Wednesday, September 08, 2010

Language learning methods

Here's an interesting article titled "On the mortality of language learning methods" that discusses how methods for learning foreign languages appear, prosper, disappear, and then reappear.

Over the past century many different methods or approaches have been applied to the teaching and learning of foreign languages. Since the 1960s, for example there has been a shift from approaches that concentrate on learning grammar, vocabulary and on translation, to approaches the emphasise communication, especially speaking. The same thing also happened in the second half of the 19th century.

Much research has been undertaken into language learning and teaching, but as far as I can discover, no single approach or method has been found to work significantly better than any other, in spite of claims to the contrary by the inventors, founders and promoters of particular methods and approaches.

Moreover, each new development in technology, whether it be the phonograph, radio, television, computer or internet, is expected to transform the way people learn languages. However this doesn't necessarily happen.

le plus ça change, plus ce la même chose! = the more things change, the more they stay the same

Study Habits

Forget What You Know About Good Study Habits is the title of a very useful article that has just appeared in The New York Times. It's worth a full-read, but here are some points that struck me in particular:
Vary What You Study
Varying the type of material studied in a single sitting — alternating, for example, among vocabulary, reading and speaking in a new language — seems to leave a deeper impression on the brain than does concentrating on just one skill at a time. Musicians have known this for years, and their practice sessions often include a mix of scales, musical pieces and rhythmic work. Many athletes, too, routinely mix their workouts with strength, speed and skill drills.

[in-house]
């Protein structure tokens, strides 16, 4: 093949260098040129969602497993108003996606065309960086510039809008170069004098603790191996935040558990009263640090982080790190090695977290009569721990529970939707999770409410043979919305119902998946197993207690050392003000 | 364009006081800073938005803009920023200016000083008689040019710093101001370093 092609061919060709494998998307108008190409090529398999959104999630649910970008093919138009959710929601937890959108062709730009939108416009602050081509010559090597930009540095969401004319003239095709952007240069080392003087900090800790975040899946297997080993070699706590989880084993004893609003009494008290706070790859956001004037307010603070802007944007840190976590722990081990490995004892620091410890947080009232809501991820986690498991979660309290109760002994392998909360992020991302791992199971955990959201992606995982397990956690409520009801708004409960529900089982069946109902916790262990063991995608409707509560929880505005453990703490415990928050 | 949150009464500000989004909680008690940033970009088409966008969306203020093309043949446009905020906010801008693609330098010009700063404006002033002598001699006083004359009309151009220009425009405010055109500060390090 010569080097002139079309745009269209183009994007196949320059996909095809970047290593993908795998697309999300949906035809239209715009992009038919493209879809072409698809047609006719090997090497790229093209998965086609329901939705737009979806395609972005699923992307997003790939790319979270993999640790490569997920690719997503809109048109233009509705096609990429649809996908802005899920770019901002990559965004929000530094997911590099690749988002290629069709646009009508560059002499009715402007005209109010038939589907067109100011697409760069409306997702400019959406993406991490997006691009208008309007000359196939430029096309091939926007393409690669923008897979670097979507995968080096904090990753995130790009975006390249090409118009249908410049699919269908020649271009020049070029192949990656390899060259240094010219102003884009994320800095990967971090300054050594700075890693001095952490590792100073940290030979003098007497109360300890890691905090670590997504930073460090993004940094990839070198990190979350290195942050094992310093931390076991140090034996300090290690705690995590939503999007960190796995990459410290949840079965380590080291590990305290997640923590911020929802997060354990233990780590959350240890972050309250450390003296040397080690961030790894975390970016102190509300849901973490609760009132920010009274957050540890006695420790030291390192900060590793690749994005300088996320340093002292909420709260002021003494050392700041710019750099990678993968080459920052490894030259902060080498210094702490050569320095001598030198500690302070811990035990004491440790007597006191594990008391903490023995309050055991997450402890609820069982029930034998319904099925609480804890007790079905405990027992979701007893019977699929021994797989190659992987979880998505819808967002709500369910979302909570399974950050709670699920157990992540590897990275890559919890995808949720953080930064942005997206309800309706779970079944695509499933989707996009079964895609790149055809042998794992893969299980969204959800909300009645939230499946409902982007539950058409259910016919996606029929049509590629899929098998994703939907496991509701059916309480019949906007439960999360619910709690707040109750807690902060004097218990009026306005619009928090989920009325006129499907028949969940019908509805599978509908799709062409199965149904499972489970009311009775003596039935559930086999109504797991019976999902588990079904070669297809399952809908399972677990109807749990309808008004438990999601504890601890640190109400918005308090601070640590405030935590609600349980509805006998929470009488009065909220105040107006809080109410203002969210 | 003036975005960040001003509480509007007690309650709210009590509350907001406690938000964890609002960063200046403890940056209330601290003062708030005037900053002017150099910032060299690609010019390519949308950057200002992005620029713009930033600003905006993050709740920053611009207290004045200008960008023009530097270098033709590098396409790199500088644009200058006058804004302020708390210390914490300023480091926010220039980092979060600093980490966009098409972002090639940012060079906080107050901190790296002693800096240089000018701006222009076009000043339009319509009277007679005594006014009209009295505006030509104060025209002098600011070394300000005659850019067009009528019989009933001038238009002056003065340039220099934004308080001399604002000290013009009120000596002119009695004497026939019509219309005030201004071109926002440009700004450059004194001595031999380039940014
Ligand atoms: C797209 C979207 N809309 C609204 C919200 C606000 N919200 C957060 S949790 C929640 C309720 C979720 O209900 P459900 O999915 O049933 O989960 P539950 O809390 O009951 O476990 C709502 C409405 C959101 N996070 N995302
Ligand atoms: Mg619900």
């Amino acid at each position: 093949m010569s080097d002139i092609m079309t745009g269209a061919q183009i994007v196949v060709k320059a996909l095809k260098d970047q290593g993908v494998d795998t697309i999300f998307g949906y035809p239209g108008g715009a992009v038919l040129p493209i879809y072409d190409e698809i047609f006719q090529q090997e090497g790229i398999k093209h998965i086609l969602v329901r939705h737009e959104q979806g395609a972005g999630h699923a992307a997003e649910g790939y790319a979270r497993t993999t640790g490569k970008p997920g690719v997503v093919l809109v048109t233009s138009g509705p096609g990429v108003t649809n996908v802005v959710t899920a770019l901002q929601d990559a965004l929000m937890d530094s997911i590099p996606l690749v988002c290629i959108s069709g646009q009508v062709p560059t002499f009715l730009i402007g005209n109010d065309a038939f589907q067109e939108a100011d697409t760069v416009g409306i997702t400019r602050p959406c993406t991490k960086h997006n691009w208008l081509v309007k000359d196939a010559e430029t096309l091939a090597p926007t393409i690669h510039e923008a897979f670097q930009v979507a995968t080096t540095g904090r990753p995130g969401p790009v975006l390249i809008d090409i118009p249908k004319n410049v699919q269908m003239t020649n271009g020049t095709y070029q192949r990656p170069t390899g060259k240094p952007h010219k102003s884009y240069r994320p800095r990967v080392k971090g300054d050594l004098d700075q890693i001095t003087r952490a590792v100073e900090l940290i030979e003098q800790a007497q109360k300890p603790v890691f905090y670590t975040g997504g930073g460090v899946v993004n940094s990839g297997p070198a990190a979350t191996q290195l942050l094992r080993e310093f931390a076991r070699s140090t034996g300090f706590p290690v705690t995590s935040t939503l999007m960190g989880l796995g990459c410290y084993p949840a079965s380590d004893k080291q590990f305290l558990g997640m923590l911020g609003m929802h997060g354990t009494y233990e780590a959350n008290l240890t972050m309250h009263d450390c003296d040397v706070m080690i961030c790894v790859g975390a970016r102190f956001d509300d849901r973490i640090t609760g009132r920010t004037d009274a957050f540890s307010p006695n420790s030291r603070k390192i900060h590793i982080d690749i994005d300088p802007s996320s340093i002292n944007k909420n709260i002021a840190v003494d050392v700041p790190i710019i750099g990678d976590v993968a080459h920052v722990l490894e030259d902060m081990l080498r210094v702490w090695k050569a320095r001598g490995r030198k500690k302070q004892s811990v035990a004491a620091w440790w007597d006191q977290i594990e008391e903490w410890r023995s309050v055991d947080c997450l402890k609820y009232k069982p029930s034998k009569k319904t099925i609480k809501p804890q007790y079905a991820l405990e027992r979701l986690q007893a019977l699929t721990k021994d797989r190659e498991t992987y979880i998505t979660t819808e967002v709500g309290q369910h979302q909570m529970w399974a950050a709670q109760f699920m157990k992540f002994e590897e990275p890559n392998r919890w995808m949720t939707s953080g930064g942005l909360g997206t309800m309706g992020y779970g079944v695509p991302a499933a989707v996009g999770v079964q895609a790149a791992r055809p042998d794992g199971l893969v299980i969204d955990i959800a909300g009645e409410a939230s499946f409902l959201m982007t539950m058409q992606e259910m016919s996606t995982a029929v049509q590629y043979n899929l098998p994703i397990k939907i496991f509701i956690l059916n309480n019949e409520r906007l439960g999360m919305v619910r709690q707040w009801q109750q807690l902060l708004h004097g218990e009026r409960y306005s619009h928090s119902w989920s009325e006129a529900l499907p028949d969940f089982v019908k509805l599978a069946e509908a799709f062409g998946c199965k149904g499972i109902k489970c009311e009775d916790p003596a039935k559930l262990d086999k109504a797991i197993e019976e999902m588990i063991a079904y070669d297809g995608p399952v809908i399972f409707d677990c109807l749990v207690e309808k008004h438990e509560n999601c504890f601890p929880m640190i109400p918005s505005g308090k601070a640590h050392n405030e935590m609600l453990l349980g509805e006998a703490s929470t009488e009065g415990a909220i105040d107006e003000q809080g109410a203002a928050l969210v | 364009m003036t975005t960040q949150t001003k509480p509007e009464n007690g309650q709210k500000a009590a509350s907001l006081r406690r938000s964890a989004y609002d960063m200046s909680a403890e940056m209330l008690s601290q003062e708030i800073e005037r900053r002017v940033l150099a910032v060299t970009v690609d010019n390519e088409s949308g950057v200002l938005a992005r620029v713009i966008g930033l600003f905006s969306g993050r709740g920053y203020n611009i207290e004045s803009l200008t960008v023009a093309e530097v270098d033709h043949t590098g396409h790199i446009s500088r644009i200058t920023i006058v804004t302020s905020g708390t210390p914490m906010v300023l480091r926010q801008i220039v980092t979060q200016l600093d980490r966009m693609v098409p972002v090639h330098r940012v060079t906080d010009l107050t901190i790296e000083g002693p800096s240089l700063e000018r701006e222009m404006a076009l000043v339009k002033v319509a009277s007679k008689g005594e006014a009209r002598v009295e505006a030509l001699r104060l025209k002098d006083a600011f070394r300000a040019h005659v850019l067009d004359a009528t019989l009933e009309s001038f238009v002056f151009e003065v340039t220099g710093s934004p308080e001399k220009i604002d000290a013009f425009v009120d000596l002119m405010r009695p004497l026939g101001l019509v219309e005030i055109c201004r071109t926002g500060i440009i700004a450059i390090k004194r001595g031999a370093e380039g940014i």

welcome to our group

Here's a quick "shout out" and hearty welcome for Blogging English's new members, Junai, Xuan Bui, Hala and Zoh.  Junai has been very active posting comments. All have written me private introductions as part of their applications. Now it is time to introduce yourselves to each other and the members of the group blog. 

Think of your written introduction as writing out what you might say about yourself when meeting new acquaintances or colleagues in person. Take a look at the tag cloud on the right hand side of the page. Click the "introduction" tag to see examples of introductions other blog members have written.  

Here are some links to help you:

Monday, September 06, 2010

Six Songs for Labor Day 2010

For the day now ending. Watch, listen .... sing along. 

1st Labor Day Parade, New York City, 1882